I got bored, and wondered which man pages on my laptop were longest.

After rereading the section in the bash info page and bash-builtins man page, I finally got read working. I hardly ever use read in loops, prefering for loops on input, but I felt like this was the less awkward way to do things.

So I hacked this together.

First we check our example input:

$ man -k sudo
sudo (8)             - execute a command as another user
sudo.conf (5)        - configuration for sudo front end
sudo_plugin (8)      - Sudo Plugin API
sudoedit (8)         - execute a command as another user
sudoers (5)          - default sudo security policy plugin
sudoreplay (8)       - replay sudo session logs
visudo (8)           - edit the sudoers file

Now we dice it into a section and page, so we can invoke man section page to get the right manual. This is needed to handle things like crontab that is a file(5) and a tool(1) for managing it. I just search for space hoping that gives all the manpages:

man -k \  > manpages.list
while read;
   page=$(echo $REPLY | awk '{print $1}');
   section=$(echo $REPLY | awk '{print $2}' | tr -d '()');
   echo $(man $section $page | wc -w) $page;
   unset page;   unset section;
 done < manpages.list  | sort -n 

For reference, manpages.list was 7618 lines long. I’m sure there’s a much smarter way to do multiple assignment (Read says it takes a list of variables, but every time I tested it, it seems like it failed to assign anything, so I opted for the REPLY default).

The worst offender was gcc (that’s a pile of options that all matter), and it was listed twice (man gcc and man gcc-4.9 should give the same page. cc, c++, g++, gcc are all one page with many names).

  • 107994 c++
  • 107994 cc
  • 107994 g++
  • 107994 g++-4.9
  • 107994 gcc
  • 107994 gcc-4.9

The next bunch were for wider range of tools, bash being just under 50,000 words. I usually joke about rsync having a painfully long man page (and a bewildering set of options) so this was my measuring stick for complexity. xterm somehow has more to say than rsync, but reading that page suggests the xterm manual is covering the configuration language for the terminal emulator. I’ve foolishly equated xterm with an internal “produce command prompt in black window on screen” command, but it has a lot more going on internally, comparable to minicom. Mercurial has a monolithic man page (git splits its apart, so it’s hard to see the complexity in this list), cmake appears to have multiple distinct sections like git, but each with as much to say as tools like nmap or rsync.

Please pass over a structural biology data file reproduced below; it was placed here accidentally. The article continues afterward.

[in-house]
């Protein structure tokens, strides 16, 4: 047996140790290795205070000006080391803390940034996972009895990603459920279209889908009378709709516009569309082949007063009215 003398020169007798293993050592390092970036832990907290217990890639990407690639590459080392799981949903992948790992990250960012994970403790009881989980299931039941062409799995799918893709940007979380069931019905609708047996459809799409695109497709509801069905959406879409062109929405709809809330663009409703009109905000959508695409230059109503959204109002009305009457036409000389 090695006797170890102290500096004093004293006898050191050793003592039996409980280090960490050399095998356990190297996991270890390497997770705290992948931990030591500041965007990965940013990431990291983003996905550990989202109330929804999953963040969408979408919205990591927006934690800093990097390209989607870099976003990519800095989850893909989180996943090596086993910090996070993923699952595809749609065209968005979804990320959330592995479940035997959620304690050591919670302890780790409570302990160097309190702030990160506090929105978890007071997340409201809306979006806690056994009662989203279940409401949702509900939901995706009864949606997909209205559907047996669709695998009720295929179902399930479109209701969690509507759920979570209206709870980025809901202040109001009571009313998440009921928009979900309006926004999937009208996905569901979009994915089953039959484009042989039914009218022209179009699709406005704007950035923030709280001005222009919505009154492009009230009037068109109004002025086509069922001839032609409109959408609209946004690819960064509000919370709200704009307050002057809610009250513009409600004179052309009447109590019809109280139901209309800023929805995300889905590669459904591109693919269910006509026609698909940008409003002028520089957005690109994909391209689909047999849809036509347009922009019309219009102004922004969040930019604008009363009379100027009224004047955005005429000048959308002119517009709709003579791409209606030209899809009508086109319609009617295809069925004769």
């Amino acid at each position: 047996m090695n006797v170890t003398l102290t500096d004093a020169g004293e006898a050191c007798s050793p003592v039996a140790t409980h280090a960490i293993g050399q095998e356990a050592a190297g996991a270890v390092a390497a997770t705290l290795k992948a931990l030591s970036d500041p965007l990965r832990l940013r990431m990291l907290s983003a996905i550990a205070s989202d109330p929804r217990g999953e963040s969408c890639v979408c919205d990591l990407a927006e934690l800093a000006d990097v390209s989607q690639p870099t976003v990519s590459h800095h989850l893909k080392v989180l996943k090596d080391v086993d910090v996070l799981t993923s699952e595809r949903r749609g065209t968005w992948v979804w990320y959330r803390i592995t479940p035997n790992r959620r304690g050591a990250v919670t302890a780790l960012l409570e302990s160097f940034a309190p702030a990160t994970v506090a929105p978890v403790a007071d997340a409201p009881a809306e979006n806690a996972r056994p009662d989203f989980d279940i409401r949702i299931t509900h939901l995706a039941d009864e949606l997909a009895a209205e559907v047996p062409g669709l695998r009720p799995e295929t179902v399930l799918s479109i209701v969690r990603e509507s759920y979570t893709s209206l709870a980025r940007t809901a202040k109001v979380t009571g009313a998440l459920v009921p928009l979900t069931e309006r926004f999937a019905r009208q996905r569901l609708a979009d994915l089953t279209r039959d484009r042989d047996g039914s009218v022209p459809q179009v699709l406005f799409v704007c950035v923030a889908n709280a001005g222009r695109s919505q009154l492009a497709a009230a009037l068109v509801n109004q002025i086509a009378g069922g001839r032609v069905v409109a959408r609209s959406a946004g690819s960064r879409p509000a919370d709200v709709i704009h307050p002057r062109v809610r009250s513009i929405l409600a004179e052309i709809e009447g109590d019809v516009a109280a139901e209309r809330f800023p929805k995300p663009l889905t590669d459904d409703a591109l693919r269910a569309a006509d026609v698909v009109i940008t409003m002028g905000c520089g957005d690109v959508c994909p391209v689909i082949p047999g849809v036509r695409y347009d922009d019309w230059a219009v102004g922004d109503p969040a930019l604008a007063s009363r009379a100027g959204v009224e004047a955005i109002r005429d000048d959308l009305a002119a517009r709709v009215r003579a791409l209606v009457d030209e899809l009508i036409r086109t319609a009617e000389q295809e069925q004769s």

• 25252 nmap
  • 27400 openvpn
  • 27579 rsync
  • 28717 cmake-commands
  • 30558 mplayer
  • 32164 xterm
  • 34672 Net::SSLeay
  • 41662 hg
  • 41944 cmake-modules
  • 44536 bash

Indeed, git breaks things up substantially. There are 158 git related commands in the man database. Taken in total this outweighs gcc’s options, but some of that is surely boilerplate.

Here’s the tail of just the git commands:

  • 4743 git
  • 5084 gitattributes
  • 5230 git-diff-index
  • 5382 git-diff
  • 5535 gitweb.conf
  • 5824 git-show
  • 5996 git-rev-list
  • 6860 git-diff-tree
  • 8648 git-fast-import
  • 9818 gitcore-tutorial
  • 10335 git-log
  • 18865 git-config

Cmake has a more restricted vocabulary:

  • 824 cmake-toolchains
  • 900 cmake-generator-expressions
  • 929 cmake-qt
  • 1405 cmake-generators
  • 1799 cmake
  • 2230 cmake-language
  • 2738 cmake-packages
  • 3613 cmake-buildsystem
  • 3757 cmake-developer
  • 8090 cmake-policies
  • 11600 cmake-variables
  • 15453 cmake-properties
  • 28717 cmake-commands
  • 41944 cmake-modules

So none of this means anything, but it was a thought experiment. xkcd regards the sudoers(5) page as the worst read. It may be horribly dense, but it’s not overly long:

man 5 sudoers | wc -w